Following these exemplary actions, his Companions, may God be pleased with them all, and followers have continuously given to many various, worthy causes. For instance, many wells were bought from individuals, and were designated for public service. As Uthman ibn ‘Affan reports, “The Prophet, peace be upon him, arrived in Medina and realized that the city had very little drinking water, except the water of Bi’r Ruma (Ruma Well). He asked, ‘Who will purchase Bi’r Ruma to equally share the water drawn therefrom with his fellow Muslims and shall be rewarded with a better well in the Garden (of Eden)?’ Then I bought it from my own money.”

Another circulated tradition in Bukhari and Muslim, the two most authenticated collections of hadith, refers to what is considered the first Islamic land waqf. Upon his request, Umar ibn al-Khattab is advised by the Prophet, to retain the corpus [of the land] but dedicate its fruits [in the way] of God. Consequently, he dedicated the land, indicating that it should not be sold, given away as a gift, or inherited; and the revenue from the land should be used as charity for the poor, for emancipating slaves, for wanderers, and for other social needs. Later, during Umar’s caliphate, Bilal suggested to divide the conquered villages and take the fifth for the treasury. Umar, however, refused and decided to make them waqf for the sustenance of warriors and for all Muslims (Gil 1998, 125-140).

Having been advised about its benefits, the Prophet’s Companions never stopped putting their wealth in bequests; they did this to such a degree that Jabir, another Companion, said, “Any of the Prophet’s Companions who could afford it made endowments” (Isesco.org). It is remarkable that the Prophet advised one of his Companions, Abu Zarr, who did not have any belongings at all, to ‘add some more water in [his] soup, and offer'” (Muslim, Birr, 142).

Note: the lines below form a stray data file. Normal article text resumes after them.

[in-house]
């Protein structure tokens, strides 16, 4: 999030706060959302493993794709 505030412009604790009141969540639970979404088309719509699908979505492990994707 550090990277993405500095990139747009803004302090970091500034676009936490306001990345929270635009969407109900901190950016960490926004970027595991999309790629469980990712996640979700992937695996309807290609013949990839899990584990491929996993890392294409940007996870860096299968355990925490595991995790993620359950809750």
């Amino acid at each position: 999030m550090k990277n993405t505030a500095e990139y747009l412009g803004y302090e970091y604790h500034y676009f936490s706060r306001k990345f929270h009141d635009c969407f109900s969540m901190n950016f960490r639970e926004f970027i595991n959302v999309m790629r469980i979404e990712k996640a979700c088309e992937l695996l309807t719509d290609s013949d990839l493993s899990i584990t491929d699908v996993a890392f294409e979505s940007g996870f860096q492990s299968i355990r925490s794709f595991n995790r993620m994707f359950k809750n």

Since then, awqaf have been one of the pillars of Islamic society. The establishment of different kinds of awqaf that serve as institutions of social cooperation and solidarity were utilized, which supported an array of activities from scientific movements to the protection of inlets, and they became a financial source for many socioeconomic sectors and for the beneficence of the needy. They were a model for the contemporary nonprofit sector.

To elaborate an illustration of the services offered, awqaf ensured that diverse services were supplied for free (Bakir and Basagaoglu, ishim.net). Awqaf also allowed for huge innovations, such as mobile hospitals, which moved from village to village, as well as emergency teams (Subai 1998). The revenue of certain bequests, which could include shops, mills, caravanserais, or even entire villages, would pay for the maintenance and operating costs, and sometimes would supply a small stipend to the patient upon dismissal (Husain 1992). An example deed states that, “The hospital shall keep all patients until they completely recover. All costs are to be borne by the hospital, whether the people are residents or foreigners, rich or poor, employed or unemployed, physically or mentally ill… There are no conditions of consideration and payment: none is objected to or even indirectly hinted at for non-payment. The entire service is through the magnificence of Allah, the generous one” (Yalawae and Izah).